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As you may know (if you follow us on Twitter or check our website), on the 18th October 2019 Cambridge Maths launched an app called CM Define It. The app is a survey tool investigating how the mathematics education community perceives definitions of key terms that already exist. Since the beginning of the Cambridge Mathematics project, the team has read vast amounts of literature in the areas of mathematics, mathematics education and psychology. Such in-depth research has highlighted some of the issues that currently exist in mathematical definitions. One example is the fact that many definitions (internationally, not just in the UK) contain inaccuracies that may promote misunderstandings of what a term really means. Furthermore, many misconceptions about the meanings of mathematics words exist. It takes a long time and a sound understanding to see such misconceptions in the mathematical world around us and to spot them in key terms.1 All of this has encouraged the team to find out what makes for a good definition of a mathematical key term.
We reported on how the app was doing after Christmas in our Apps, apps, apps blog. Since then, we have also been selecting key words in the Framework to see how popular they have been over the years using Google Books Ngram Viewer. You can see the frequency of the use of the word probability in one of our blogs and the frequency of the word graph in a more recent one.
Some of you may be aware that from February 2020 we made a few changes to the CM Define It app. We sent out a short survey to those who signed up to the app but who stopped responding after week 4. The results showed that 40% of the respondents stopped engaging with the app because the more detailed questions about each definition took too long to answer. Additionally, 60% of survey respondents said that they would perhaps be more likely to engage with the app if definition ratings were the only compulsory element and the further questions were optional. Cambridge Maths listened to this feedback and made changes to the app. Since February, the only compulsory part is rating each definition on a five-star rating scale.
In addition, 40% of survey participants suggested that an incentive of some kind would increase their engagement with CM Define It, so we also introduced a reward. Once participants rate the definitions, they are presented with a fun, unique or quirky mathematical key term (have you ever heard of sexy prime?). They then have the option to stop there or to provide more information on why they gave the ratings they did and then to find out the meaning of the weird mathematical term (who wouldn’t want to know what sexy prime means!?). The second part asking for more detailed responses is completely optional. We hope that these changes reflect what our app users had in mind.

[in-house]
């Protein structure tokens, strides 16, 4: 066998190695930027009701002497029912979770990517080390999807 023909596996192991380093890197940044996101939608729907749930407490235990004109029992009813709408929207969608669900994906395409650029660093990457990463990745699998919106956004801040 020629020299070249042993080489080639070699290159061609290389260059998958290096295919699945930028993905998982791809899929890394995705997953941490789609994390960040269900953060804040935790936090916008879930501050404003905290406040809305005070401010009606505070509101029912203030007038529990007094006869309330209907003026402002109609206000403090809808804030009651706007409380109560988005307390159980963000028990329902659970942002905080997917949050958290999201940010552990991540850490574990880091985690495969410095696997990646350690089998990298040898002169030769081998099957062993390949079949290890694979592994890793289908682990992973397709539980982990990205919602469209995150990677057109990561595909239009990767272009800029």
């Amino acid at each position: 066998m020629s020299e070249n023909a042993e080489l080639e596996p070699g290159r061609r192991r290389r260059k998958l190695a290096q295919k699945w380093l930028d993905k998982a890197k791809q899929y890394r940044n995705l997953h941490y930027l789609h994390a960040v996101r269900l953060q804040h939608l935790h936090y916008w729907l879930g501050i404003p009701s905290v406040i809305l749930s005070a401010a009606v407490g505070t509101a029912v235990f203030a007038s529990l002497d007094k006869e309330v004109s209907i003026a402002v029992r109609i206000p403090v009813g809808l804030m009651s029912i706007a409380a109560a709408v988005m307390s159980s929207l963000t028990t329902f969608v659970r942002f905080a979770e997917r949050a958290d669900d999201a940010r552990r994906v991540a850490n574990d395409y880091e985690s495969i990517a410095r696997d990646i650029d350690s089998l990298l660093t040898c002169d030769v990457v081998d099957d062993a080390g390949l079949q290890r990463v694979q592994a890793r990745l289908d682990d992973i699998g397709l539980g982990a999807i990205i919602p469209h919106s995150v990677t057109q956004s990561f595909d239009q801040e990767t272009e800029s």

Let’s take a look at where we are now…
The state of play
It has been just over 25 weeks since CM Define It was launched. We thought we would look at the main job roles of all app users as a proportion of those who have signed up to the app since its launch.
Figure 1. A waffle diagram displaying proportions of main user roles of CM Define It users between October 2019 and April 2020
This is the same as the proportions reported back in January 2020.
Figure 2 shows the weekly attrition of responses over 25 weeks, starting with the launch on 18th October 2019 until the 15th April 2020.
As you can see, there was a steep decline between Week 1 and Week 2, with the number of responses dropping by almost half in Week 2 – down to 54%. Then from Week 13, responses remained rather stable with a slight dip around Weeks 21–23, levelling out to 12% in Week 25.
Figure 2. The attrition of responses on CM Define It between the launch and April 2020
Although the graph shows a stable proportion of responses over the last few weeks, we expected a slight increase in responses around Weeks 16–17 when the changes described above were made to the app. This is not demonstrated in the graph, which is quite surprising.
So why did the changes not increase the number of responses around February? Perhaps not all of our existing (and potential) users knew about the changes we were making? Is this a demonstration of the usual trend – greater initial engagement with a new app or product, followed by a steady decline in interest until a relatively stable user base is reached? Or perhaps we did not promote the subtle, yet amazing changes to the app’s interface well enough – shame on us!
Our next task is to see what we have learnt from the app and the responses provided by users. Then we need to figure out how to use this to inform the glossary embedded in the Cambridge Mathematics Framework.
If you have been responding to our words of the week – thank you! If you haven’t – it is not too late to get involved! Let us know what you think about the definitions on offer and find out what weird mathematical word we have in store for you.
1For more information about the app and its development see Glossary App: The development and pilot phase of CM Define It (Majewska, 2019)
Join the conversation: You can tweet us @CambridgeMaths or comment below.